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Story by the Denver Business Journal

Counties that enact a ban on fracking would have to compensate the owners of mineral rights under a bill Rep. Perry Buck, R-Windsor, plans to introduce during the 2015 legislative session.

Senator-elect Jerry Sonnenberg, R-Sterling, will sponsor a similar bill in the Senate, he said.

“It’s only fair, if you have an asset like mineral rights, that you’re allowed to receive the value for it,” Buck said.

Last summer, Sonnenberg, as a state Representative, backed a ballot proposal called Initiative 121 along with Rep. Frank McNulty, R-Highlands Ranch. The initiative called for barring cities and counties that banned fracking from receiving state severance-tax funds.

Sonnenberg said his proposal would “make it clear that minerals are indeed property and if you do something to limit access to someone’s minerals then that is indeed is a taking, so there’s no misunderstanding in the courts.”

The proposal was among four pulled from the ballot in August as part of a deal between Gov. John Hickenlooper and Boulder’s U.S. Rep. Jared Polis (D).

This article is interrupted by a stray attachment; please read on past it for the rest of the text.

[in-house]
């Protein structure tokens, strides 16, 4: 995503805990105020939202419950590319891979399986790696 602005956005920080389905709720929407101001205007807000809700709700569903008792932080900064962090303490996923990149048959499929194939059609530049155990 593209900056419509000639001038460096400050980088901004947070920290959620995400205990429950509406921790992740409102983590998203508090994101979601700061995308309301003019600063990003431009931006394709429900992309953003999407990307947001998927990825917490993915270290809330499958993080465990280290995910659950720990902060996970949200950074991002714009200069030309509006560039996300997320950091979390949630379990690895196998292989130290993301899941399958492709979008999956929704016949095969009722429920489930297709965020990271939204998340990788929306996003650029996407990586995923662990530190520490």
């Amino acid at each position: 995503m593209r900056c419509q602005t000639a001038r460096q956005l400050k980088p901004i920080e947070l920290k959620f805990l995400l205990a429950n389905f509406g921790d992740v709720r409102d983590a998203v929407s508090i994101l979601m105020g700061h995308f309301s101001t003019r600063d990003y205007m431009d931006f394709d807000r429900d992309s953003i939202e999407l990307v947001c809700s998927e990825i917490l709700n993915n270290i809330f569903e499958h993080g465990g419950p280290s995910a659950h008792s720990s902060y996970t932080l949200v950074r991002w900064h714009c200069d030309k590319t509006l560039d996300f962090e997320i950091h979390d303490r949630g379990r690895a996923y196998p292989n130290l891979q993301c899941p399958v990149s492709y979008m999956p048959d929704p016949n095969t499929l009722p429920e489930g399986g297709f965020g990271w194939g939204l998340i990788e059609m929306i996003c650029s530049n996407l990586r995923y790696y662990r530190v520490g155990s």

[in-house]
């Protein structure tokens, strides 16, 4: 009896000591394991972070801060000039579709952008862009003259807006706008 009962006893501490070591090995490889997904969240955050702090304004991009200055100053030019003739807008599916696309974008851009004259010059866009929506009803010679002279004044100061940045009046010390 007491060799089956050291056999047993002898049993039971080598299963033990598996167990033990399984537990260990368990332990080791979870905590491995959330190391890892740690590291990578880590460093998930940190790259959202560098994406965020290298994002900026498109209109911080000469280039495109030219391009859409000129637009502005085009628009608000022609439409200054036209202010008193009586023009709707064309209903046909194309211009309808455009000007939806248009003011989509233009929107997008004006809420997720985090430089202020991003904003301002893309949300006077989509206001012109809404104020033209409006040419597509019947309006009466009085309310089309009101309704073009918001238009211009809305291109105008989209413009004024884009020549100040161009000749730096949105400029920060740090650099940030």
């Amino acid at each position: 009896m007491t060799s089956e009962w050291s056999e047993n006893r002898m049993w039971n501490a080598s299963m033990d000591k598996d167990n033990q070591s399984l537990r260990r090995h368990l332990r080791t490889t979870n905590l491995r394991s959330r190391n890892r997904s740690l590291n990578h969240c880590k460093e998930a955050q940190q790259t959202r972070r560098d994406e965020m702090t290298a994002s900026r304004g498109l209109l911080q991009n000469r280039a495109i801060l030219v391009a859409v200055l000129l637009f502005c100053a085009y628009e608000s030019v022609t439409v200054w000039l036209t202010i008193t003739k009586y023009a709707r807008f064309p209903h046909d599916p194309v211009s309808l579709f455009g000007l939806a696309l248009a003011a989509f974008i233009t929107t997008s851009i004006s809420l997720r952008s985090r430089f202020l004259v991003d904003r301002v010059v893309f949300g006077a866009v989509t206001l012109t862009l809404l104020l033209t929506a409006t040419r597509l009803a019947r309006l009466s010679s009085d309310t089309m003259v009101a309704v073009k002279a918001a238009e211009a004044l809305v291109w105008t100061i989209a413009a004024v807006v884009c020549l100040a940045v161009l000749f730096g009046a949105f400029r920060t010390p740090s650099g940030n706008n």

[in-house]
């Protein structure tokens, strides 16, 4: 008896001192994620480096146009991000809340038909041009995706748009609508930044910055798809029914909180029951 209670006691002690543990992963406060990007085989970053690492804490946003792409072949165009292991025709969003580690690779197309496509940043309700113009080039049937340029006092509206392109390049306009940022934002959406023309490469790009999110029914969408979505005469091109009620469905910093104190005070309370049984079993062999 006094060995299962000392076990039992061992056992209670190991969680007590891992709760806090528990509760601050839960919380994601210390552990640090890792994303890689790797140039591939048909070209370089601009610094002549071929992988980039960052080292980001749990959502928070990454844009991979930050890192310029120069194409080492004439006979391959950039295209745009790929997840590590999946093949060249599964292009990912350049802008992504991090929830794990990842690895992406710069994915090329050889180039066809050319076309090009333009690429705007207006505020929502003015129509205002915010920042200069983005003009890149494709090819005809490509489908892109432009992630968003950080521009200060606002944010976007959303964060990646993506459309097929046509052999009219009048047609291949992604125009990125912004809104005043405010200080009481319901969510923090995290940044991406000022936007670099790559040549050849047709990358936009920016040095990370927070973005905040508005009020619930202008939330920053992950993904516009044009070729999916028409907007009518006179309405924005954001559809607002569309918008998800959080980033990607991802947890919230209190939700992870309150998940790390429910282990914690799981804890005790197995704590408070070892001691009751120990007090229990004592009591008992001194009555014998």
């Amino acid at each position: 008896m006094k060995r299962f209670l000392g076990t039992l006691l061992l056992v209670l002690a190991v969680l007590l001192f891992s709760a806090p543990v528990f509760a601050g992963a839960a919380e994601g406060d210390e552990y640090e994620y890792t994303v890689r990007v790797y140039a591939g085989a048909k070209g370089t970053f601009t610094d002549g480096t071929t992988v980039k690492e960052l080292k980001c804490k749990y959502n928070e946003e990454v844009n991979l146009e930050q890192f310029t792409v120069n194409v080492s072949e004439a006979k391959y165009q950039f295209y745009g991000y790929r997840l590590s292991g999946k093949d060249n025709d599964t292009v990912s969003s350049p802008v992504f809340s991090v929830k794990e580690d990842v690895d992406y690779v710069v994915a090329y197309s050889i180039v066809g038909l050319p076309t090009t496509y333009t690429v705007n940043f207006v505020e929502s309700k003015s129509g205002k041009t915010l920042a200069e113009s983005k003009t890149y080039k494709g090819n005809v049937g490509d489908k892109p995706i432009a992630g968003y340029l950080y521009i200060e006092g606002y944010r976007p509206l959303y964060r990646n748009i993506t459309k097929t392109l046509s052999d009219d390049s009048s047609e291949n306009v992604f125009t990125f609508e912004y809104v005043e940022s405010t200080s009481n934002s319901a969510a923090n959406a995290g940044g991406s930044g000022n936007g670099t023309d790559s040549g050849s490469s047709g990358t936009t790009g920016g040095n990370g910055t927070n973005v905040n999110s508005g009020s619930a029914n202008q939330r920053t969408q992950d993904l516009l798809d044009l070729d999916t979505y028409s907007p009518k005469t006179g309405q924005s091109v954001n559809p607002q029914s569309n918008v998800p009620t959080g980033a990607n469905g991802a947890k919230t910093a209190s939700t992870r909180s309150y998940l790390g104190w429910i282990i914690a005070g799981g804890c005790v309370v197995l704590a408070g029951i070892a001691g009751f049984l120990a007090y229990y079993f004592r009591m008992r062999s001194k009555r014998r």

Buck’s bill may have a tough slog in Colorado’s House of Representatives, which is controlled by the Democrats by a 34-31 margin. Republicans will have a one-seat majority in the Senate, where there is an 18-17 split with the Democrats.

Fracking, also known as hydraulic fracturing, uses sand, water and chemicals under high pressure to crack underground rock formations. Oil and natural gas previously considered unreachable can flow through the cracks, which are propped open by grains of sand, into wells.

Colorado has been wrestling with questions over fracking during the last few years, with local governments enacting bans and legal cases underway in several areas.

As of late December, here’s the status:

  • Six local Colorado governments have enacted bans, either by a vote of the county commission, the city council or the voters.
    • Those jurisdictions are: Boulder County, the city of Boulder, Broomfield, Fort Collins, Lafayette and Longmont.
  • Lawsuits against the bans have been filed against Broomfield, Fort Collins, Lafayette and Longmont.
  • Judges have ruled against the bans, saying they violate state law, in Fort Collins, Lafayette and Longmont.
  • Appeals have been filed by attorneys for Fort Collins and Longmont.

In Boulder County’s case, commissioners in November voted unanimously, 3-0, to extend the county’s existing ban on new oil and gas operations, including fracking, to June 30, 2018. The county first imposed its “temporary moratorium” on accepting applications for permits associated with oil and gas development in February 2012.

But the National Association of Royalty Owners have said Boulder County’s ban could leave its taxpayers on the hook for up to $2 billion in compensation to owners of underground mineral rights unable to access their property, according to a study conducted on behalf of the association in June.